BY: Poonam Trivedi
William Shakespeare’s Hamlet is possibly the most famous play in the world. It is also many plays in one: a “who done it” or rather “how to do it” revenge play, an investigation into sexuality, love and hate, and a deeply reflective and philosophical piece on life and death. These issues are intricately woven together; therein lies its greatness or its mystery. Generations have attempted to unlock this riddling play, which seems to pose more questions than it answers.
Hamlet has been with us in India at least since 1775, when Shakespeare’s plays were first performed for the entertainment of the European traders in Calcutta. We Indians, too, were quite taken with Shakespeare, and began reciting and performing passages and scenes from Hamlet, in English, as early as 1829, at Hindu College, Calcutta. Throughout the last 200 years, there has been a continuous engagement with Shakespeare in general and Hamlet in particular in India, in classrooms, on stage and on film. Hamlet is not the most performed Shakespearean tragedy — that honour belongs to Othello — in India. It has largely been seen as a “foreign” play and resisted adaptation, apart from a few early exceptions. Until quite recently, it was almost always performed with Hamlet dressed in black and, therefore, it is not accidental that the largest number of performances has been in English. Hamlet in India encapsulates critical moments of the cultural dynamic with the West, moments which, in both the colonial and postcolonial contexts, are inflected with a political significance.
Stalwarts from our history are known to have closely engaged with Hamlet. In 1852, social and religious reformer Keshab Chandra Sen acted as Hamlet in a production directed by himself at his residence in Gouribha. Insurgent leader Nanasaheb Peshwa is believed to have translated Hamlet into Marathi in 1857. Gopal Ganesh Agarkar, reformer and comrade of Tilak, translated Hamlet as Vikar Vilasit (Tragedy of Thought) in 1883, while he was imprisoned for his political activism. Parsi theatre appropriated Shakespeare and its production of Mehdi Hasan Ahsan’s Urdu Khoone Nahak (1889) by the New Elphinstone Theatrical Company transformed Hamlet into a typical blood and thunder melodrama with songs and dances. This was performed all over the country till the 1930s. Pammal Sambandha Mudaliar, known as the father of Tamil drama, on the other hand, took meticulous care to translate and perform Hamlet as Amaladityan (The Pure One, 1906), faithfully. He studied accounts of English critics and actors to fully grasp this complex character and play.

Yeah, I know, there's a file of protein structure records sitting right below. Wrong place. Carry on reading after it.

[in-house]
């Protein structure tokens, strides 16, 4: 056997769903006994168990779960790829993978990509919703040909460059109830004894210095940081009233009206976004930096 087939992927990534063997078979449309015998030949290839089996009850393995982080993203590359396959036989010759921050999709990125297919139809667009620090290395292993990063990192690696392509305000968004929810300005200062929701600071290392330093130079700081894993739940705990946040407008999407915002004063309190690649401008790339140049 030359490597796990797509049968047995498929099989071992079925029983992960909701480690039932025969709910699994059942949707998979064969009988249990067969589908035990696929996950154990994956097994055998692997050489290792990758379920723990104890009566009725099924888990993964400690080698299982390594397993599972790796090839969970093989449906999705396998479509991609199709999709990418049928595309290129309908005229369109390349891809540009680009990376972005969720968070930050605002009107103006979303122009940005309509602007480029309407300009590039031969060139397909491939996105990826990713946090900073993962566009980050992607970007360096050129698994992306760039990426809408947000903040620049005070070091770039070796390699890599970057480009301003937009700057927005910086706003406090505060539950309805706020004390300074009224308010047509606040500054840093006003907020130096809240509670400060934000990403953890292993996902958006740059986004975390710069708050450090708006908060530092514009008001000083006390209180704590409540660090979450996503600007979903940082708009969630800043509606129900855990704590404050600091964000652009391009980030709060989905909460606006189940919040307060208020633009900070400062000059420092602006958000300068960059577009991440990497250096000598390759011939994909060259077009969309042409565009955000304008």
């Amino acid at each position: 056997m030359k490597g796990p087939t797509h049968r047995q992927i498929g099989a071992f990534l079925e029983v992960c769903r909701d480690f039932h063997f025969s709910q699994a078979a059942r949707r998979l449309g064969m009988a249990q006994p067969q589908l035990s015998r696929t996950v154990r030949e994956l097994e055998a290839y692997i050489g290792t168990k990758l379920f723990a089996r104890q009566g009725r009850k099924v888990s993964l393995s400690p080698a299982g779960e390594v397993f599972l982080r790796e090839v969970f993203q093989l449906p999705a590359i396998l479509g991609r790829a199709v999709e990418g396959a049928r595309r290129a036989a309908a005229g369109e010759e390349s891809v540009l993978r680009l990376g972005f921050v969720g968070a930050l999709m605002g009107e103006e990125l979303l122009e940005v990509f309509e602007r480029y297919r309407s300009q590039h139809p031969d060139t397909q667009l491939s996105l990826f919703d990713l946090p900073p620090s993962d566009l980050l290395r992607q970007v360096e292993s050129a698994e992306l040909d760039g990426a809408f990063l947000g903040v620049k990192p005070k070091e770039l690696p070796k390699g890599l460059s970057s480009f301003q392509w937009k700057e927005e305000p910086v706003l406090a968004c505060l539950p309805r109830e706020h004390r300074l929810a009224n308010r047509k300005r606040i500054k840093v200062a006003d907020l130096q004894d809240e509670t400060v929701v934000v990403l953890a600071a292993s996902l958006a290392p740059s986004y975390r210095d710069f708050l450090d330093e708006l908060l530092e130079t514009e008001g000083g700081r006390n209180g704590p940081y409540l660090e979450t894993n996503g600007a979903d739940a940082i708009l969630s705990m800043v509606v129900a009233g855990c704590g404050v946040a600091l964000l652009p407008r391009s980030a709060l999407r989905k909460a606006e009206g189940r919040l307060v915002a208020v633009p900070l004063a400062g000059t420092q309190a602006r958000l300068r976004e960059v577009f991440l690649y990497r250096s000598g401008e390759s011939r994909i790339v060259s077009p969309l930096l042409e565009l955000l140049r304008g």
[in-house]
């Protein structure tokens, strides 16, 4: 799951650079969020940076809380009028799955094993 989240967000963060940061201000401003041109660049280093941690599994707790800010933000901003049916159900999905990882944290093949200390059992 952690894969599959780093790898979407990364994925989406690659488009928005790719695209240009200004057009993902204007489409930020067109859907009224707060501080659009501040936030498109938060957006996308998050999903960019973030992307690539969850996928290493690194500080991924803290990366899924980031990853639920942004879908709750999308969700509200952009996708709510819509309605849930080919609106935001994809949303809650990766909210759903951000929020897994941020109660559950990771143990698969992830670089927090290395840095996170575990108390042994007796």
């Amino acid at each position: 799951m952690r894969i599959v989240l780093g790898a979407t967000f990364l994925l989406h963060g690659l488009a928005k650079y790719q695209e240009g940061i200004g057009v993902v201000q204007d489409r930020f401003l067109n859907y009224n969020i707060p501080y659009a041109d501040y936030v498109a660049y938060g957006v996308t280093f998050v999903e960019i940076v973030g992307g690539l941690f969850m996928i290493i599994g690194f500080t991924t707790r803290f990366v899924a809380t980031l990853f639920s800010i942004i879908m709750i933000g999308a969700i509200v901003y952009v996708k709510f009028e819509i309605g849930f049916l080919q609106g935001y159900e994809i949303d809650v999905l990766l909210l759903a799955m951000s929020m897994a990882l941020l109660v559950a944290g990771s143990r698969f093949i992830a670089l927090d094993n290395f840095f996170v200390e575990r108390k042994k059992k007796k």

Post-Independence, there have been more translations and more interventionist productions, which have localised the play towards current concerns. A National School of Drama production in 1985 directed by Fritz Bennewitz with Piyush Misra, now in films, caught the mood of disillusionment of the young. Another production in Manipuri by Kishorjit (2001) reflected the turmoil of the Northeast, with Hamlet as a man in mourning dressed in white. Kannada actor-director Ekbal Ahmed created a grassroots variant of the play (1992-95) as a one-man or two-actor show (with Bhagirathi Bai Kadam), which he toured in an auto-rickshaw(!), taking the introspective prince to villages all over the state. An extraordinary instance of a popularised Hamlet in Mizo, which was circulated through audio cassettes and which children recited like pop songs, is another among a large Indian repertoire of Hamlet productions.
Today, it is films that have overtaken the stage in powerful Shakespeare productions. Indian cinema has the distinction of producing the first talkie of Hamlet in the world, Sohrab Modi’s Khoon Ka Khoon (1932), which was a cinematic version of his popular, very Parsi stageplay with 17 songs. Unfortunately, no copies of this history-making film survive. Kishore Sahu directed and acted in another version in 1954, which strove to be a more “authentic” showing influenced by Lawrence Olivier’s Hamlet (1948), but ended with a well-known couplet by the Urdu poet Zauq: “Laayi hayat aaye, qaza le chali chale/Apni khushi na aaye na apni khushi chale (Flung into being, by death ushered away/ Unwilling here we come, and must leave without a say)”, giving a local voice to Hamlet’s final acceptance of his fate, “readiness is all”.
A more recent Malayalam film, Karmayogi (2012), relocates the story within the power dynamics of a Shiv-yogi bhakti cult of Kerala to find regional roots for Hamlet’s aversion to taking up arms for revenge. The just-released Haider is a befitting new step in this long tradition. Vishal Bhardwaj’s film, however, goes further than most adaptations in delving into Shakespeare’s Hamlet to make a bolder, more political statement than attempted before. Bhardwaj’s earlier two Shakespeare films, Maqbool and Omkara, had also made acute political comments on urban gang warfare and caste politics respectively. But in Haider, it seems as if the turmoil of Kashmir was waiting for Bhardwaj and Shakespeare to come together to find a voice. Further, Bhardwaj takes another bold step to open up the suggested sexual tension between Hamlet and his mother, the queen, in the play. The Indian film industry has rarely been able to tackle festering political or social-sexual issues boldly with tact and sensitivity. This is what Bhardwaj achieves in Haider, skilfully localising and integrating Hamlet’s dilemma of revenge and the love-hate tensions, both familial and political, to, paraphrasing the Bard, catch the conscience of the nation.
The writer teaches English at Indraprastha College for Women, University of Delhi